Off the Isle of Yell in 1833, six fishermen reported that their fishing line had become tangled with a mermaid. They said they had kept her on their boat for three hours, and said that she was about three feet long. She ‘offered no resistance nor attempted to bite,' but she moaned horribly. ‘A few stiff bristles were on top of the head, extending down to the shoulder, and these she could erect and depress at pleasure, something like a crest.' She didn't have gills or fins and there were no scales on her body. The fishermen who were very superstitious threw her overboard eventually and said that she dived ‘in a perpendicular direction.'
The story was heard from the skipper by a Mr Edmondson who in turn told the Professor of Natural History at the University of Edinburgh:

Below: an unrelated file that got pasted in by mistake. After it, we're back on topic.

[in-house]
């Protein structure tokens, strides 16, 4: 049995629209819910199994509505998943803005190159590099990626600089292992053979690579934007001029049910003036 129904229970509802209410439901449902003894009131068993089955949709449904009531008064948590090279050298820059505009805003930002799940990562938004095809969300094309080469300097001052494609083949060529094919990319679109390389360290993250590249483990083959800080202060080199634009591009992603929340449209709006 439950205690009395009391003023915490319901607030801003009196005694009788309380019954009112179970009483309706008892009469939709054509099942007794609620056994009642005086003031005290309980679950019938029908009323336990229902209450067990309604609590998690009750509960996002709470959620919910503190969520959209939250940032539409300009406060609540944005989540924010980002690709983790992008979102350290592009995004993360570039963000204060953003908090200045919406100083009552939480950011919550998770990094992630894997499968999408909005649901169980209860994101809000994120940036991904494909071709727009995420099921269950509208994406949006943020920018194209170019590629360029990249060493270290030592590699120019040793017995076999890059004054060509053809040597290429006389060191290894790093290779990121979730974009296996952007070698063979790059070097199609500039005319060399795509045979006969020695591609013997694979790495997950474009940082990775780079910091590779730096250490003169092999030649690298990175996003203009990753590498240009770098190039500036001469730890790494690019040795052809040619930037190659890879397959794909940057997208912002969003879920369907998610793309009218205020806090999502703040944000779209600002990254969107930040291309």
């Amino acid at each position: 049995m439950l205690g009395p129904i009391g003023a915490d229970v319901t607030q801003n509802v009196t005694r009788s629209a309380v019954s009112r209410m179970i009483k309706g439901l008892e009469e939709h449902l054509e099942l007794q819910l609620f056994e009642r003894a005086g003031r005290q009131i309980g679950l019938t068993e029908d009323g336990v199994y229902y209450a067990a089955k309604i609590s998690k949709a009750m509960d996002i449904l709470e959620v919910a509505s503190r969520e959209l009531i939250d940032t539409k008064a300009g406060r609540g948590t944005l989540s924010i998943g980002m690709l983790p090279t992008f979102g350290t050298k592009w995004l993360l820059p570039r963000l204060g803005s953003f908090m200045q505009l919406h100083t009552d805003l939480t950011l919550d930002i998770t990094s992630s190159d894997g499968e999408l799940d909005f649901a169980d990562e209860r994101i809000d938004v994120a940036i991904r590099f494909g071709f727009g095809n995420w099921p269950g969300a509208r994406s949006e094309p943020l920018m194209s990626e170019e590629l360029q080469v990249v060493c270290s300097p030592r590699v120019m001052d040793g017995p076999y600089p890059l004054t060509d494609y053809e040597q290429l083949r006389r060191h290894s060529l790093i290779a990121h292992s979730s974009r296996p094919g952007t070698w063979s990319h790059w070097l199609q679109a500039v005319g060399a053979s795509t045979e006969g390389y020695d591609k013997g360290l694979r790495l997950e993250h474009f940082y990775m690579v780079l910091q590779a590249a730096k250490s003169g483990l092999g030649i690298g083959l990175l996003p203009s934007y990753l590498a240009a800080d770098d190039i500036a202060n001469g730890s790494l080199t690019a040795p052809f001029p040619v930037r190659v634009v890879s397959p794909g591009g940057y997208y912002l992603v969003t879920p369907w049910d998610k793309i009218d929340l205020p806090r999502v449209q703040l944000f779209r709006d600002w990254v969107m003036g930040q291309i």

"Not one of the six men dreamed of a doubt of its being a mermaid, and it could not be suggested that they were influenced by their fears, for the mermaid is not an object of terror to fishermen, it is rather a welcome guest, and danger is apprehended from its experiencing bad treatment... The usual resources of skepticism that the seals and other sea-animals appearing under certain circumstances operating upon an excited imagination and so producing ocular illusion, cannot avail here. It is quite impossible that six Shetland fishermen could commit such a mistake."